This horror film with a beautifully simple premise had many things going for it, but its dramatic shortcomings and a few too many contrivances stopped me from loving it as much as many other people seem to.
Spanish flamenco meets R&B; cinematic French pop; sunlit American country.
I’ve had a mixed experience with Alejandro González Iñárritu films; I didn’t care much for Babel, loved Birdman, and thought that, stunning cinematography aside, The Revenant was overrated as hell. This gritty and raw-as-guts 2000 Mexican drama, Iñárritu‘s first feature film, landed in the “loved” basket, despite being a hard watch.
This charming and entertaining romantic comedy is proof that you don’t need to reinvent the wheel or poke fun at the genre tropes; when done well there’s nothing like Happily Ever After to override your inner realist and leave you with a big smile on your face.
There was a lot to like about this flawed but compelling follow-up to The Time Traveler’s Wife, Niffenegger’s phenomenally successful debut which must feel like both a blessing and a curse to its author. In a way, Her Fearful Symmetry feels like a time-travelling real first novel, promising a genuine talent who hasn’t quite figured things out yet. I enjoyed the setting and the atmosphere, the characters and their relationships, the story however is where I thought the book stumbled quite a bit.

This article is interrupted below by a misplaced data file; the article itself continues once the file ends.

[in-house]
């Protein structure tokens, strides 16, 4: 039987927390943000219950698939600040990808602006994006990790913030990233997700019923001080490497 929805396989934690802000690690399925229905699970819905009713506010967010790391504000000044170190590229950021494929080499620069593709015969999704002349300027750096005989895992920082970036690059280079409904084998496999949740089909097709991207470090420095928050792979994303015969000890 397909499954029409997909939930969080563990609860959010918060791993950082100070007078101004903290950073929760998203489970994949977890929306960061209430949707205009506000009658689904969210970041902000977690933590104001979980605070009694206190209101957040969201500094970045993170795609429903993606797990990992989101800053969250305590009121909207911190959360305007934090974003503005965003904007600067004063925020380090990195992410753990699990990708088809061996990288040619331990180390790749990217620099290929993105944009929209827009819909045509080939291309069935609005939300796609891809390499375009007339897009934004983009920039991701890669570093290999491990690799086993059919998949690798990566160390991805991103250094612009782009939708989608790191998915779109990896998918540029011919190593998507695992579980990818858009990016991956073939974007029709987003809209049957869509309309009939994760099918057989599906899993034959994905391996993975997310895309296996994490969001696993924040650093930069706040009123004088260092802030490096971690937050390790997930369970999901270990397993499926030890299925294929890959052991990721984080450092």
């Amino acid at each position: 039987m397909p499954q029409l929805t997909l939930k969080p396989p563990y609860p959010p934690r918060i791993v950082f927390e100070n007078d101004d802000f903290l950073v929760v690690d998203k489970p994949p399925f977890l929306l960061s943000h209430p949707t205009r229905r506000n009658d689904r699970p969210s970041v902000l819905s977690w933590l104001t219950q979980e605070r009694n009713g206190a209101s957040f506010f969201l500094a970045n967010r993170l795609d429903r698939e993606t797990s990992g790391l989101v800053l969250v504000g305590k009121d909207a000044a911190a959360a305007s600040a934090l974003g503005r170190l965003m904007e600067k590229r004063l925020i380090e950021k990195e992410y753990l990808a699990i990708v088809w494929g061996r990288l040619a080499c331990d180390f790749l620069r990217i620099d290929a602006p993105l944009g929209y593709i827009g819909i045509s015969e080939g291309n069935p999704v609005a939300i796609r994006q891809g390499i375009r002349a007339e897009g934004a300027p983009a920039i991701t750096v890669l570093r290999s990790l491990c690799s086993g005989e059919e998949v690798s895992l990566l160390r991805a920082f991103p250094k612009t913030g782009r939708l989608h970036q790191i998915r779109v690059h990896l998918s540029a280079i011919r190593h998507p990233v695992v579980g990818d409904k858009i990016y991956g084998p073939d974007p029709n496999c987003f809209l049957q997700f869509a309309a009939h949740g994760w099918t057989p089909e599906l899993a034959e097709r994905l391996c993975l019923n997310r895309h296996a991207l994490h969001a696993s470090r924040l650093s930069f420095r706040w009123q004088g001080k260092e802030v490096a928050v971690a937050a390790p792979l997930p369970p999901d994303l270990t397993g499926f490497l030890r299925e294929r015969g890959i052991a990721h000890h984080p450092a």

In this novel, Poirot goes on a holiday in Egypt to escape dreadful British winter and has a nice relaxing cruise down the Nile, enjoying sunshine, tranquil balmy evenings and the ancient Egyptian temples. At least, that was the idea before he ends up investigating a murder onboard the river ship. Don’t you hate it when your job keeps following you around?